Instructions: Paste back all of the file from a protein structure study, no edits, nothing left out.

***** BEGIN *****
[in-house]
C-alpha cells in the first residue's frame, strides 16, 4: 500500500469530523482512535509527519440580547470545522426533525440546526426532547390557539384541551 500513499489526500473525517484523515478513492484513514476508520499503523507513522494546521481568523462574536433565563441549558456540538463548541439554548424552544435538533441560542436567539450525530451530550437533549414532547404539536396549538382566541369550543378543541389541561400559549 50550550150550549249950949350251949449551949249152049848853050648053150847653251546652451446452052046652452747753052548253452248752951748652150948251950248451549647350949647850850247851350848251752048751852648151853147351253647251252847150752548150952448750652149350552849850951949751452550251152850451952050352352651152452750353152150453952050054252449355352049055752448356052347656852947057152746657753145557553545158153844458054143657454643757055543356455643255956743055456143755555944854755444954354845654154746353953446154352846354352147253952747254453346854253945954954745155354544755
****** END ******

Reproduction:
[in-house]
C-alpha cells in the first residue's frame, strides 16, 4: 500500500469530523482512535509527519440580547470545522426533525440546526426532547390557539384541551 500513499489526500473525517484523515478513492484513514476508520499503523507513522494546521481568523462574536433565563441549558456540538463548541439554548424552544435538533441560542436567539450525530451530550437533549414532547404539536396549538382566541369550543378543541389541561400559549 50550550150550549249950949350251949449551949249152049848853050648053150847653251546652451446452052046652452747753052548253452248752951748652150948251950248451549647350949647850850247851350848251752048751852648151853147351253647251252847150752548150952448750652149350552849850951949751452550251152850451952050352352651152452750353152150453952050054252449355352049055752448356052347656852947057152746657753145557553545158153844458054143657454643757055543356455643255956743055456143755555944854755444954354845654154746353953446154352846354352147253952747254453346854253945954954745155354544755